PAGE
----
A decision to build a third runway at Heathrow means that there should be one big hub airport for London and the south east: the two options for Heathrow expansion under consideration are not mutually exclusive, as far as I can gather. In other words, building the north-east runway or extending the north runway does not render the other impossible. For that reason, many people suspect and I agree with their suspicion that if a third runway were to be built at Heathrow, a fourth would follow almost inevitably at some time later. For an extremely large hub, Heathrow is in the wrong place: it is simply not possible to move west London whose residents suffer noise and air pollution. For the residents living under the flight paths into Heathrow, where planes are making descent in a straight line, the noise and air pollution is probably going to be worse, simply because there will be more planes flying over their heads, even if the landing runway could be switched around to provide ‘relief’. If the government were to decide in favour of the idea of one big hub airport, then the options rejected by the commission such as building a new airport in the Thames Estuary or expanding Stansted into a four-runway airport which would be ambitious but might be more appropriate therefore certainly should be (re)considered.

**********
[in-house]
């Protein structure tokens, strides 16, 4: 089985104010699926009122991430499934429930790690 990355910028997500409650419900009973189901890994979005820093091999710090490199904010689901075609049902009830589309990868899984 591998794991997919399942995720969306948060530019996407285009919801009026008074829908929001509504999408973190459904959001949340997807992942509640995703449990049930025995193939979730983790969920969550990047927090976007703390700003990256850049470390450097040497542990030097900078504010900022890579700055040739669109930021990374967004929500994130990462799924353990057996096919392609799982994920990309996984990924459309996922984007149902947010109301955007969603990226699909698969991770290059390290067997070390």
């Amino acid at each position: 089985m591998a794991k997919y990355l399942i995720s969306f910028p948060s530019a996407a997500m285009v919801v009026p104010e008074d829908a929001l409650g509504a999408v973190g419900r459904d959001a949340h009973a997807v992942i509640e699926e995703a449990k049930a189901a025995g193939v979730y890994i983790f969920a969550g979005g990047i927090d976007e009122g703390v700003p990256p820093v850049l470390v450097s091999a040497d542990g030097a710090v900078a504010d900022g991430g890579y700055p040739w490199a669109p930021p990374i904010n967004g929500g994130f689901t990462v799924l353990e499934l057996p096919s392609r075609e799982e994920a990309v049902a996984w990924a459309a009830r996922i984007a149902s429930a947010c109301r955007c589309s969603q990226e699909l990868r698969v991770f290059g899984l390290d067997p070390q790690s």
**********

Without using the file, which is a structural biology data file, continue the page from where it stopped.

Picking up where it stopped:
If the commission recommends an expanded Gatwick, or the government adopts the Gatwick option regardless of the commission’s recommendations, then it raises an intriguing question as to what kind of airport it is going to be. An expanded Gatwick will probably become another hub airport rather than home to many point-to-point low-cost carriers, especially if Star Alliance and / or SkyTeam could be convinced to move from Heathrow to Gatwick. It will be a hub without a home airline as it were, in that there will be no similar presence to British Airways at Heathrow. Rather, Gatwick may start primarily as the destination for point-to-point flights, yet because so many people want to go to London as the final destination, making many flights with many routes viable, and given the close cooperation among airline alliance members, it ends up a hub airport for transfer passengers without particular airlines designating it as such, but a hub for an alliance or alliances. Would that be acceptable for the likes of Air France which has a vested interest in maintaining the prominence of Charles de Gaulle airport, or KLM at Schiphol, or Lufthansa at Frankfurt and Munich? It is an interesting, if contentious, possibility.
Whatever the next government decides – expand Heathrow or Gatwick in accordance with or in opposition to the commission’s recommendations, expand or build another airport ignoring the commission, or simply do nothing – it is going to invite criticisms.